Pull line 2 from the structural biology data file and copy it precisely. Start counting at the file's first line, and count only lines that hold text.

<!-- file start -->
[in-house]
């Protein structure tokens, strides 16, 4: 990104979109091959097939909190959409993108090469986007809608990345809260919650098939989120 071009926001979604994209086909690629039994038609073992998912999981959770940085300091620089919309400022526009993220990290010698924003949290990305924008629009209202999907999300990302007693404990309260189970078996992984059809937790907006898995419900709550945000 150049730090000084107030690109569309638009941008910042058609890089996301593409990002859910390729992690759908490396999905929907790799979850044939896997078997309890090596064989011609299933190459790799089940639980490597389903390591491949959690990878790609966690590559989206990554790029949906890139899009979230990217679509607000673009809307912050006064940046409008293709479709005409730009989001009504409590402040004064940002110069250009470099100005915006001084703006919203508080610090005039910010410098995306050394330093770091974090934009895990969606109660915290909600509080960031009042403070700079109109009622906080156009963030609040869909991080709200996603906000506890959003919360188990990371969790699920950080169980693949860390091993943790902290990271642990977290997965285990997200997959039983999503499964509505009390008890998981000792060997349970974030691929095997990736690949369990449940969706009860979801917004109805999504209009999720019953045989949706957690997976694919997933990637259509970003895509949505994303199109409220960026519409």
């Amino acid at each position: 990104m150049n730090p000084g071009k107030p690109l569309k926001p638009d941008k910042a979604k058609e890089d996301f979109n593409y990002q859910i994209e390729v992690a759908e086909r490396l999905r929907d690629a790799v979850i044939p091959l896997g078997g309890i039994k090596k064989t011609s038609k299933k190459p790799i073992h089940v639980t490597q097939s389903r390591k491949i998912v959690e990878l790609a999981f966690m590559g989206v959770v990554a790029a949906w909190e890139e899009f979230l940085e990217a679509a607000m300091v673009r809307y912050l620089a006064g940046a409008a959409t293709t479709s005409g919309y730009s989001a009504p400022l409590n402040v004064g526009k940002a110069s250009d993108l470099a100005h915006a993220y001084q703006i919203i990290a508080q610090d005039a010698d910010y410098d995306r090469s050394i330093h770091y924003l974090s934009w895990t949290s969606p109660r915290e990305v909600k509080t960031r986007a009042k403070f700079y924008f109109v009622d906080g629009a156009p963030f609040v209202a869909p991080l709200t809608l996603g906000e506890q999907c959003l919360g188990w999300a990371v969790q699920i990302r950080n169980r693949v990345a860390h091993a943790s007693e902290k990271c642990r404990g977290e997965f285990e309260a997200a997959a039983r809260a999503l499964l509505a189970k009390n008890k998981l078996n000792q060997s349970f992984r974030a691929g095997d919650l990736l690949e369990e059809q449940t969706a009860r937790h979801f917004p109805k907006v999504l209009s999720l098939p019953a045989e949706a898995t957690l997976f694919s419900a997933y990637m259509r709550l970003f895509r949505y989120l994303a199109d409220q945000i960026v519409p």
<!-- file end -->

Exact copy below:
């Protein structure tokens, strides 16, 4: 990104979109091959097939909190959409993108090469986007809608990345809260919650098939989120 071009926001979604994209086909690629039994038609073992998912999981959770940085300091620089919309400022526009993220990290010698924003949290990305924008629009209202999907999300990302007693404990309260189970078996992984059809937790907006898995419900709550945000 150049730090000084107030690109569309638009941008910042058609890089996301593409990002859910390729992690759908490396999905929907790799979850044939896997078997309890090596064989011609299933190459790799089940639980490597389903390591491949959690990878790609966690590559989206990554790029949906890139899009979230990217679509607000673009809307912050006064940046409008293709479709005409730009989001009504409590402040004064940002110069250009470099100005915006001084703006919203508080610090005039910010410098995306050394330093770091974090934009895990969606109660915290909600509080960031009042403070700079109109009622906080156009963030609040869909991080709200996603906000506890959003919360188990990371969790699920950080169980693949860390091993943790902290990271642990977290997965285990997200997959039983999503499964509505009390008890998981000792060997349970974030691929095997990736690949369990449940969706009860979801917004109805999504209009999720019953045989949706957690997976694919997933990637259509970003895509949505994303199109409220960026519409």